CUDA peer to peer example ./simpleP2P failing

Hello everyone,

I am having the following problem with my multi-GPU setup. The CUDA simpleP2P does not work:

[./simpleP2P] - Starting...
Checking for multiple GPUs...
CUDA-capable device count: 2
> GPU0 = " Tesla K40c" IS capable of Peer-to-Peer (P2P)
> GPU1 = " Tesla K40c" IS capable of Peer-to-Peer (P2P)

Checking GPU(s) for support of peer to peer memory access...
> Peer-to-Peer (P2P) access from Tesla K40c (GPU0) -> Tesla K40c (GPU1) : No
> Peer-to-Peer (P2P) access from Tesla K40c (GPU1) -> Tesla K40c (GPU0) : No
Two or more GPUs with SM 2.0 or higher capability are required for ./simpleP2P.
Peer to Peer access is not available between GPU0 <-> GPU1, waiving test.

I have checked that the two cards are on the same PCI-E root, and I think they are:

$ lspci | grep NVIDIA
81:00.0 3D controller: NVIDIA Corporation GK110BGL [Tesla K40c] (rev a1)
82:00.0 3D controller: NVIDIA Corporation GK110BGL [Tesla K40c] (rev a1)

$ lspci -t
|           +-03.0-[82]----00.0
|           +-05.0
|           +-05.1
|           +-05.2
|           \-05.4

Also, nvidia-smi is telling me that the GPUs communicate with PCI-E bridge:

$ nvidia-smi topo -m

            GPU0        GPU1       CPU Affinity
GPU0          X         PHB        8,9,10,11,12,13,14,15,24,25,26,27,28,29,30,31
GPU1        PHB           X        8,9,10,11,12,13,14,15,24,25,26,27,28,29,30,31


    X = Self
    SOC = Path traverse a socket-level link (e.g QPI)
    PHB = Path traverses a PCIe host bridge
    PXB = Path traverses multiple PCIe internal switches
    PIX = Path traverses a PCIe internal switch

I am running the system with Fedora 20, with the official CUDA instalation. All other examples work. Any ideas why peer to peer memory access does not work ?

look at the smi output, and note the meaning of the phb legend

and look at the output of the program when it starts - it detects 2 separate gpus that allow p2p, but finds that the 2 gpus can not engage in p2p with respect to each other

you should be able to tell from the schematics of the motherboard whether the gpus are slotted on the same root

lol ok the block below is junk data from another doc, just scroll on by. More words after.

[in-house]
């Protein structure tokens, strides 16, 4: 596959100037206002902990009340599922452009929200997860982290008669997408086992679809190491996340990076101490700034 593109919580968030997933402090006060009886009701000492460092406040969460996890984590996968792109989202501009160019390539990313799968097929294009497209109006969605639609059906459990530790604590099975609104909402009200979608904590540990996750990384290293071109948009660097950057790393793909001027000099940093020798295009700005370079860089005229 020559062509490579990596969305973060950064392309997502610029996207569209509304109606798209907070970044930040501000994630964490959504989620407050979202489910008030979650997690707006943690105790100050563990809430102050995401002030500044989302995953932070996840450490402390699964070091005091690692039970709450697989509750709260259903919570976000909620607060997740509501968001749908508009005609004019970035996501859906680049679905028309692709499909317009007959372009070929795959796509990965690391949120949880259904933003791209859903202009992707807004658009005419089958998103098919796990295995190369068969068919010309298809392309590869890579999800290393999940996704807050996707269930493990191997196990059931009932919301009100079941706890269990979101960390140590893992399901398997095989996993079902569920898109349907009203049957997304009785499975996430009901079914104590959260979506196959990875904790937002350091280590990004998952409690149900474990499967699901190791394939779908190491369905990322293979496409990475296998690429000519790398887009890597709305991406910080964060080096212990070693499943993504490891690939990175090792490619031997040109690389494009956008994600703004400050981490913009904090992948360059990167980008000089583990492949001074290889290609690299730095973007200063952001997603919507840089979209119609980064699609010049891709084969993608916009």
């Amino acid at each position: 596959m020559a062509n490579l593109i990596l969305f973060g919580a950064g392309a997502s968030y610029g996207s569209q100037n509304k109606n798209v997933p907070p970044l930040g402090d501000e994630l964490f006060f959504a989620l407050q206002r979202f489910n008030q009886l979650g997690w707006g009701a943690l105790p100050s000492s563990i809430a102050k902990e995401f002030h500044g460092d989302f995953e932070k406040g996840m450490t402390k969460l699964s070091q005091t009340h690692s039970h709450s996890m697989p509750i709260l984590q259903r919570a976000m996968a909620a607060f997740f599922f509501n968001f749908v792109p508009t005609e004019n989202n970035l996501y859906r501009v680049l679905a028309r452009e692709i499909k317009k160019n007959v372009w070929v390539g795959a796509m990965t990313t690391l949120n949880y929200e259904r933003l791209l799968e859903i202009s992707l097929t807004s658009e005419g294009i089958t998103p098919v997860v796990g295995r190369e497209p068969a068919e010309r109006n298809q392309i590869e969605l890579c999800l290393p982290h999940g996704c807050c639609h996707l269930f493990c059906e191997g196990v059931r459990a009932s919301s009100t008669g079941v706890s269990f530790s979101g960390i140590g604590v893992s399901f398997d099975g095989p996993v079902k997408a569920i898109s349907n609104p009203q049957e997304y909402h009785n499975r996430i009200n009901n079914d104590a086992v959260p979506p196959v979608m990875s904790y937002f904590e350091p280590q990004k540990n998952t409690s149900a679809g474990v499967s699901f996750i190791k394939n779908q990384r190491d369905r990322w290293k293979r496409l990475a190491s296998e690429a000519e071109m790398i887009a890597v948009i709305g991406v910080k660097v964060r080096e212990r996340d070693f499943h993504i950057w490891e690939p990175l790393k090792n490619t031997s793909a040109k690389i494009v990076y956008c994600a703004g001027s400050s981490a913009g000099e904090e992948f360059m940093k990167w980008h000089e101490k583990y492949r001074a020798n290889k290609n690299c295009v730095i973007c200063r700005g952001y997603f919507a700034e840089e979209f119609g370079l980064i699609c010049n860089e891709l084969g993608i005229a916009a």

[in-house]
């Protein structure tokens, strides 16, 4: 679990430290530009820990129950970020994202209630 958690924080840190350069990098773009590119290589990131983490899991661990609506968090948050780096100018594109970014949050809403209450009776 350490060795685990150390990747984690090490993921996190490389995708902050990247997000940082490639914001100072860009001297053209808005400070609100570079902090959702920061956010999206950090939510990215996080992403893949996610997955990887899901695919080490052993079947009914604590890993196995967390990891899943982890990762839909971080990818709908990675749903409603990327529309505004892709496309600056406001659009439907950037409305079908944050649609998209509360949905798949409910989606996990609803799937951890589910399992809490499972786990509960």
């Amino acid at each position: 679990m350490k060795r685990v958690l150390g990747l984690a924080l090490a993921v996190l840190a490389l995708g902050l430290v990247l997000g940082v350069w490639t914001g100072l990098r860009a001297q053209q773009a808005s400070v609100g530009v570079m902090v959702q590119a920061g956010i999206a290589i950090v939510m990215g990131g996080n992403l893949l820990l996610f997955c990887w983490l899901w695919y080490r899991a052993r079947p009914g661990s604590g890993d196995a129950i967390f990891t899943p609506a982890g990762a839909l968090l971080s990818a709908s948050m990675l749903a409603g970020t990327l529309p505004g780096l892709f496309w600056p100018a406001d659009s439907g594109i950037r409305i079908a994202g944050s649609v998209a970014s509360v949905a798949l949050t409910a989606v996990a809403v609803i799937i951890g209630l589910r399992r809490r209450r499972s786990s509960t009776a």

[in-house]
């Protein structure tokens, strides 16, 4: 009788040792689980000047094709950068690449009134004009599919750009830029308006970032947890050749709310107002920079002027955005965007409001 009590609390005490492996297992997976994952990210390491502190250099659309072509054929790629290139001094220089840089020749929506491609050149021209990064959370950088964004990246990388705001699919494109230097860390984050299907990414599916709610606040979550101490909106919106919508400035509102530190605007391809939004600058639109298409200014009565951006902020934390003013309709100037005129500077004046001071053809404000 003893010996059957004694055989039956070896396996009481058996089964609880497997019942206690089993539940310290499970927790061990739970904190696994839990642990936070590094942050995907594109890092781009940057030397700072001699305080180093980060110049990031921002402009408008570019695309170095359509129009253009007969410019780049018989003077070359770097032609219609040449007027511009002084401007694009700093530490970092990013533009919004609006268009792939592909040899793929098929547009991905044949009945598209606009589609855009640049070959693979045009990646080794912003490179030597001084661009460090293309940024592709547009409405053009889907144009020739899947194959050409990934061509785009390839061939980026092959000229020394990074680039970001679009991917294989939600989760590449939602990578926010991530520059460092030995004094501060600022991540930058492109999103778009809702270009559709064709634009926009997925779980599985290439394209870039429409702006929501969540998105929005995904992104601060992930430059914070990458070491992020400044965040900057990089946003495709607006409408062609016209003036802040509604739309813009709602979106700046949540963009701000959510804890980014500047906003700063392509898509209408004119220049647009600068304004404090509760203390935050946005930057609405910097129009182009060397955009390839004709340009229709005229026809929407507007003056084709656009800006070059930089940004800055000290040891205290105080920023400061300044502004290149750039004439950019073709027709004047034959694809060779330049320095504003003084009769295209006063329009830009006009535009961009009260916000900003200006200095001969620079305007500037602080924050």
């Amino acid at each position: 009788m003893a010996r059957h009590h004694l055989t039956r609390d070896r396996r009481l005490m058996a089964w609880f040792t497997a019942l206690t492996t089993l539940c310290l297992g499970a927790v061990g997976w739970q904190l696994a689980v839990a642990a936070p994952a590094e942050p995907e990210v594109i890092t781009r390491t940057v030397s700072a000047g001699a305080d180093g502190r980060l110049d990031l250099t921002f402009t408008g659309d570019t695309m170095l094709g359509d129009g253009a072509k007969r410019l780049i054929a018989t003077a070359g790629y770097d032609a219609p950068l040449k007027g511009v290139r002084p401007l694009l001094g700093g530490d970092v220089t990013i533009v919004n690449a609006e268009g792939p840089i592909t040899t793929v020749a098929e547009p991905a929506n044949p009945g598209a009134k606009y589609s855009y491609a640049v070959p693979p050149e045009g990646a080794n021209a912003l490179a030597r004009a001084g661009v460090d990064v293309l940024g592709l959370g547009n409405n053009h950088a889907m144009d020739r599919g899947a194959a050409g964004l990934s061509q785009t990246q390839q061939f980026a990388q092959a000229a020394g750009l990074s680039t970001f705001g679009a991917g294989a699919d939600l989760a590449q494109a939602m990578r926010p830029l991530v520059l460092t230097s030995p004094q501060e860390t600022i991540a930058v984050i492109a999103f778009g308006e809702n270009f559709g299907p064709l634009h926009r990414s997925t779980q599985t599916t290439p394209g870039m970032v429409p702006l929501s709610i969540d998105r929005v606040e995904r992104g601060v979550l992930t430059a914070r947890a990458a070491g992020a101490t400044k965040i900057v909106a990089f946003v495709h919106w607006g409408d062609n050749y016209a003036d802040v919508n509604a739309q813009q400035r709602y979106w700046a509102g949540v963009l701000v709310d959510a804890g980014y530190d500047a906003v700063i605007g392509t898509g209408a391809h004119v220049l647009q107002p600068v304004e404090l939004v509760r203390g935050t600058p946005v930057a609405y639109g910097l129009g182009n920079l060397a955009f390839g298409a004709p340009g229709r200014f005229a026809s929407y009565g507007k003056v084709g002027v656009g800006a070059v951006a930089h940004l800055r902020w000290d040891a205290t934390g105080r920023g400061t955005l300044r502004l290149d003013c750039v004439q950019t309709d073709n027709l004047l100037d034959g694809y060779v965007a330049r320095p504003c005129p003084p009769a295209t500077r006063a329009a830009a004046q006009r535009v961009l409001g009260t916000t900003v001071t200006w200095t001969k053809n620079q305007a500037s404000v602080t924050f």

you can probably also look at the sample source, to determine how the pre-tests are conducted, to further know why the sample is aborting

Hi little_jimmy,

But there is something I dont get. If I am not mistaken, the output of ‘lspci -t’ says that indeed they share the same PCI-E root??

my point being: there is the human definition of a root complex, and the machine definition thereof
many cases i have found it useful to note the machine definition of x
evidently, from your sample output, cuda feels all is not well, such that it preemptively aborts the sample program
in this case, how does cuda determine if all is well? look at the source code

i shall see if i can determine from the source, how cuda determines if a and b are on the same root complex

cuda calls cudaDeviceCanAccessPeer() to determine whether a can access b, according to

one really wishes to know what is inside cudaDeviceCanAccessPeer() to truly know how cuda, etc sees/ defines ‘on the same root complex’

you are not running a 32 bit application, are you? i see p2p is disabled for 32 bit

i almost want to say p2p hates sli too; i am not sure whether you truly have ‘multiple’ devices with sli, even though you have multiple devices

I am not using SLI, and the ./simpleP2P application should have compiled for 64-bit, I just hit ‘make’ on the NVIDIA samples.
About cudaDeviceCanAccessPeer(), yes that is the function that answers negative.

The computer is rackeable server 2U, two CPU sockets. I can handle up to 4 GPUs.
Each socket can handle 2 GPUs. They are put in pairs, two on each side.
Since I have 2 GPUs, I put both on the same side, so they are handled by the same CPU socket.